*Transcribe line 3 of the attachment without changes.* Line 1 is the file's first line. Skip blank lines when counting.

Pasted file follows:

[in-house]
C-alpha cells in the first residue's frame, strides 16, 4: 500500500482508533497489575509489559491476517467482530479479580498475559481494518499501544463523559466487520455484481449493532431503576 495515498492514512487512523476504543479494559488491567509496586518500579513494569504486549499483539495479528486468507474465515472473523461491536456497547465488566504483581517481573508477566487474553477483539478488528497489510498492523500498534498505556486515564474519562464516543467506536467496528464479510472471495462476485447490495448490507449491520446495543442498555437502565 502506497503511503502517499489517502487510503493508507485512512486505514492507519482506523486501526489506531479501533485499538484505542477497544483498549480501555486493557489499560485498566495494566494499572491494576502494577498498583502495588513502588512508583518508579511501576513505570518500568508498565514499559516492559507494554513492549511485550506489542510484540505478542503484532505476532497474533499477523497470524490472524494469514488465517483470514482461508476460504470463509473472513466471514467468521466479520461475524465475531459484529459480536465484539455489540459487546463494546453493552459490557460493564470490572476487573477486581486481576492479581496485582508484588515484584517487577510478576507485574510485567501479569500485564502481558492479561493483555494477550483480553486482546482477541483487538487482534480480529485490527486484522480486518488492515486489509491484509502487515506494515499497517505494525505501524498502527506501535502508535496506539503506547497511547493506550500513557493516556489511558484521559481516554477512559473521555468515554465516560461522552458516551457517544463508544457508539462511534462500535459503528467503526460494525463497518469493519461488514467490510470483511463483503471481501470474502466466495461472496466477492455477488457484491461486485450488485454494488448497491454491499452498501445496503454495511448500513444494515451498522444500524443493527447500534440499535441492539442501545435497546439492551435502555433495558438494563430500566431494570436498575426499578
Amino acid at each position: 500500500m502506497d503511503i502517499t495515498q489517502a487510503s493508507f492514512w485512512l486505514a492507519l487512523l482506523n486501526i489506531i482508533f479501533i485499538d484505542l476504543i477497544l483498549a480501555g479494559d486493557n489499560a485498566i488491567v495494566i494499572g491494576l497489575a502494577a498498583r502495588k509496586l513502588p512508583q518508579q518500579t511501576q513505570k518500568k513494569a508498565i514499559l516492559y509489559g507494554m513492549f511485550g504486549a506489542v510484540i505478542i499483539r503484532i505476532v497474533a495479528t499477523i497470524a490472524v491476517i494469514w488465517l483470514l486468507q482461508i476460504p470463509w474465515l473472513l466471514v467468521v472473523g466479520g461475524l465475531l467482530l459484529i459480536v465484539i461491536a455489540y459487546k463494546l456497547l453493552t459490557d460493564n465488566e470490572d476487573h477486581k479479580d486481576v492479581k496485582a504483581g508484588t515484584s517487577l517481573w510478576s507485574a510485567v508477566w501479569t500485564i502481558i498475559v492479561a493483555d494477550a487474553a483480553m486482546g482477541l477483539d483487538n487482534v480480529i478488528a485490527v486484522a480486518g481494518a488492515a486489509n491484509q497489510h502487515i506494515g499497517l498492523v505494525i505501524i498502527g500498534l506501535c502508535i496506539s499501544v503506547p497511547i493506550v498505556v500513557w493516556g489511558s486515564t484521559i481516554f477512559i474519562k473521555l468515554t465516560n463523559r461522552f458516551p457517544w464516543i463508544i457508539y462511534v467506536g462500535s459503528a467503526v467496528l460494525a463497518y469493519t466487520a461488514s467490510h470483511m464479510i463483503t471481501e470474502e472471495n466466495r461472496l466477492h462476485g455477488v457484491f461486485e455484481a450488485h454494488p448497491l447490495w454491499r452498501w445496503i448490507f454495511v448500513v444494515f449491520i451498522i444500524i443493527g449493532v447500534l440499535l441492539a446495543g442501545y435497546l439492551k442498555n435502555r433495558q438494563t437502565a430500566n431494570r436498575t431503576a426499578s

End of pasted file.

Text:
Amino acid at each position: 500500500m502506497d503511503i502517499t495515498q489517502a487510503s493508507f492514512w485512512l486505514a492507519l487512523l482506523n486501526i489506531i482508533f479501533i485499538d484505542l476504543i477497544l483498549a480501555g479494559d486493557n489499560a485498566i488491567v495494566i494499572g491494576l497489575a502494577a498498583r502495588k509496586l513502588p512508583q518508579q518500579t511501576q513505570k518500568k513494569a508498565i514499559l516492559y509489559g507494554m513492549f511485550g504486549a506489542v510484540i505478542i499483539r503484532i505476532v497474533a495479528t499477523i497470524a490472524v491476517i494469514w488465517l483470514l486468507q482461508i476460504p470463509w474465515l473472513l466471514v467468521v472473523g466479520g461475524l465475531l467482530l459484529i459480536v465484539i461491536a455489540y459487546k463494546l456497547l453493552t459490557d460493564n465488566e470490572d476487573h477486581k479479580d486481576v492479581k496485582a504483581g508484588t515484584s517487577l517481573w510478576s507485574a510485567v508477566w501479569t500485564i502481558i498475559v492479561a493483555d494477550a487474553a483480553m486482546g482477541l477483539d483487538n487482534v480480529i478488528a485490527v486484522a480486518g481494518a488492515a486489509n491484509q497489510h502487515i506494515g499497517l498492523v505494525i505501524i498502527g500498534l506501535c502508535i496506539s499501544v503506547p497511547i493506550v498505556v500513557w493516556g489511558s486515564t484521559i481516554f477512559i474519562k473521555l468515554t465516560n463523559r461522552f458516551p457517544w464516543i463508544i457508539y462511534v467506536g462500535s459503528a467503526v467496528l460494525a463497518y469493519t466487520a461488514s467490510h470483511m464479510i463483503t471481501e470474502e472471495n466466495r461472496l466477492h462476485g455477488v457484491f461486485e455484481a450488485h454494488p448497491l447490495w454491499r452498501w445496503i448490507f454495511v448500513v444494515f449491520i451498522i444500524i443493527g449493532v447500534l440499535l441492539a446495543g442501545y435497546l439492551k442498555n435502555r433495558q438494563t437502565a430500566n431494570r436498575t431503576a426499578s